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The Tie That Binds by Kent Haruf

The Tie That Binds (1984)

by Kent Haruf

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6792320,945 (4.05)63



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Having read four of Haruf’s novels before dipping into this, his debut novel, I am immediately struck by two things: how well written this story is, and some stark differences to his later works. If you love Willa Cather’s stories – so far I have only read O’ Pioneers! and My Antonia, both of which are, IMO, fabulous stories – then I think The Tie That Binds may appeal to you. Both Haruf and Cather have a skill for capturing, with eloquence, the lonesomeness of the vast high plains/prairies. Haruf’s story is a story of two families – the Roscoes and the Goodnoughs (with a focus on Edith Goodnough) – and spans some 80 years. While we know right at the start that the story has a tragic event at its root, Haruf’s takes his time telling it, making use of 50 year old Sanders Roscoe as our meandering storyteller. Sanders takes his time because he wants the reader to fully understand the events leading up to that fateful day.

This is a deeply affecting, tragic story with themes of love, loyalty, responsibility and sacrifice. Edith is an amazing character. Her fortitude/ resilience is powerful. So how does this differ from Haruf’s other novels I have read? For me, this story is more focused. Everything dove-tails towards Edith. While Haruf’s stories tend to include difficult family situations, the unrelenting nature of the sadistic/ overbearing influence Edith and her brother endure makes this such a shocking read.

If you are like me and gravitate towards stories, like this one, written in clear, straightforward prose with a raw subject matter that emotionally draws you in, I can highly recommend The Last of the Crazy People by Timothy Findley. ( )
1 vote lkernagh | Jan 28, 2019 |
This was my second Kent Haruf after reading "Our Souls At Night." And this man can sure write! There is something so evocative about his writing that it makes me want to stay glued to his words. There is sadness, yes, but there is something redemptive about that sadness. ( )
  Soulmuser | May 30, 2017 |
I love everything I've read by Kent Haruf. This book was his first novel, set as the others are in Holt, Colorado. His voice and style seemed to have been fully formed from the outset, because this book is as strong as the ones that followed. The pacing, imagery, characters, dialogue, and trajectory are confident and familiar. If anything, his characters in this book are stronger than in the others, but in no way are they hard to imagine in his fictional community of Holt. If you've enjoyed Haruf's other work you will enjoy this. ( )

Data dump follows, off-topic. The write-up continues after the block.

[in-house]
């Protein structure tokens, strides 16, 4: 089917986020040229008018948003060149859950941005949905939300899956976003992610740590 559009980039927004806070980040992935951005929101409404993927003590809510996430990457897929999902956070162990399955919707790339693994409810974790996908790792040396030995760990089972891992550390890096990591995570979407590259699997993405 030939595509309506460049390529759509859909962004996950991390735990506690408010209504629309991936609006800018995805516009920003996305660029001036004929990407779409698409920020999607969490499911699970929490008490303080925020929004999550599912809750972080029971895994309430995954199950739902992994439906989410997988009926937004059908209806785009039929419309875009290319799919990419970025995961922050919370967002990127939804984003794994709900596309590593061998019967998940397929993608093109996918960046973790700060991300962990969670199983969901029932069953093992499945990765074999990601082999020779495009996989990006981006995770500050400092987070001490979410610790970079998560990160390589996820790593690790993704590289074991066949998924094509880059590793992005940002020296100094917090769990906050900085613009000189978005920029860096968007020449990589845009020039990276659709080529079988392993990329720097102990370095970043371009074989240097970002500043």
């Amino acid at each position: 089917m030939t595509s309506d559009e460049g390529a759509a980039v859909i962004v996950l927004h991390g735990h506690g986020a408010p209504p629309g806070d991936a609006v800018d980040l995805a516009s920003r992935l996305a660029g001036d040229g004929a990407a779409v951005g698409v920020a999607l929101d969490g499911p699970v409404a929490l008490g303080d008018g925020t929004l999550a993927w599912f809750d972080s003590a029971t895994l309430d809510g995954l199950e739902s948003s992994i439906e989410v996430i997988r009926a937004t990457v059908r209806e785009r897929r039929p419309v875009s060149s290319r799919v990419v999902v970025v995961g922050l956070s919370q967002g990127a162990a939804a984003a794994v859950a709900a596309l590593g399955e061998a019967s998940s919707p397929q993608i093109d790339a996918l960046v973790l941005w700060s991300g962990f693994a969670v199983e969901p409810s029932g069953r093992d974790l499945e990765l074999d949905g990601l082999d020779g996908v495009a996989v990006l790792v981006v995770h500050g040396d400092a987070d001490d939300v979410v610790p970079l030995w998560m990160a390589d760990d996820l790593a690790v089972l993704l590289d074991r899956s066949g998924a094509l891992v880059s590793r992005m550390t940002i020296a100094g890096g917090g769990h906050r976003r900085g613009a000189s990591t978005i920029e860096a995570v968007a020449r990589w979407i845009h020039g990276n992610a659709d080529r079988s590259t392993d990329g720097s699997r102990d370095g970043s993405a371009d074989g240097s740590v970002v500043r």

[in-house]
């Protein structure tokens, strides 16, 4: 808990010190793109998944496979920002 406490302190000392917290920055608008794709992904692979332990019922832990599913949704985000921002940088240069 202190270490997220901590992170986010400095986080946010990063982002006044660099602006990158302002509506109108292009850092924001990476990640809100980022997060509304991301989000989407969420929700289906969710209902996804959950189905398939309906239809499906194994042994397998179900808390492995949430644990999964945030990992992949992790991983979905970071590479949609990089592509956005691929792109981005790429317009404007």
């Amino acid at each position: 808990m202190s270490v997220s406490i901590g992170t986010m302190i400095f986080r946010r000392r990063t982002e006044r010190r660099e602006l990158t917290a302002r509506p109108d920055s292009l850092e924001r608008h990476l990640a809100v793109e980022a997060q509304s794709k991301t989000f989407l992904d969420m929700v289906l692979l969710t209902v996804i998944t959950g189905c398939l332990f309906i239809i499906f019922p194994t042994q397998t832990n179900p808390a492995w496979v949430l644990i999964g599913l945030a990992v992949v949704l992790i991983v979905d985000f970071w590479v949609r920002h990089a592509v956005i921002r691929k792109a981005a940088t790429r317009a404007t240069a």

1 vote Eye_Gee | May 8, 2017 |
I miss Kent Haruf, like you’d miss a favorite uncle or grandfather who’d taught about life with every breath they took before they left this world. So, picking up [The Tie That Binds], realizing that there was too little left to discover from him was freighted with much more than the printed words inside the cover.

Edith Goodnough (another in my ever growing list of perfect character names) lives with her crippled father and eccentric brother in Holt, Colorado. It’s a rugged Holt, different from the landscape we have come to know in Haruf’s later books. And Edith’s gritty existence matches the dry, sunbaked earth in the fields out back of her house. She surrenders love and happiness to care for one mean-spirited man, and another useless one. Her choices will make you ache for her, but also admire her.

Haruf will never disappoint, and he didn’t with this early work. Mind you, it’s not the place to start, as the writing is raw and a little unrecognizable. But it’s still Haruf, and there’s not enough of him left.

Bottom Line: An early and raw Haruf, but one that still captivates.

4 1/2 bones!!!!! ( )
1 vote blackdogbooks | Feb 28, 2017 |
Our first book discussion book that i loved!
( )
  Iambookish | Dec 14, 2016 |
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Amazon.com Product Description (ISBN 0375724389, Paperback)

Colorado, January 1977. Eighty-year-old Edith Goodnough lies in a hospital bed, IV taped to the back of her hand, police officer at her door. She is charged with murder. The clues: a sack of chicken feed slit with a knife, a milky-eyed dog tied outdoors one cold afternoon. The motives: the brutal business of farming and a family code of ethics as unforgiving as the winter prairie itself.

In his critically acclaimed first novel, Kent Haruf delivers the sweeping tale of a woman of the American High Plains, as told by her neighbor, Sanders Roscoe. As Roscoe shares what he knows, Edith's tragedies unfold: a childhood of pre-dawn chores, a mother's death, a violence that leaves a father dependent on his children, forever enraged. Here is the story of a woman who sacrifices her happiness in the name of family--and then, in one gesture, reclaims her freedom. Breathtaking, determinedly truthful, The Tie That Binds is a powerfully eloquent tribute to the arduous demands of rural America, and of the tenacity of the human spirit.

(retrieved from Amazon Thu, 12 Mar 2015 18:24:14 -0400)

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As elderly Edith Goudnough lies in a hospital bed, accused of murder, her neighbor, Sanders Roscoe, tells what he knows of her life: "a childhood of pre-dawn chores, a mother's death, a violence that leaves a father dependent on his children, forever enraged."--Cover.… (more)

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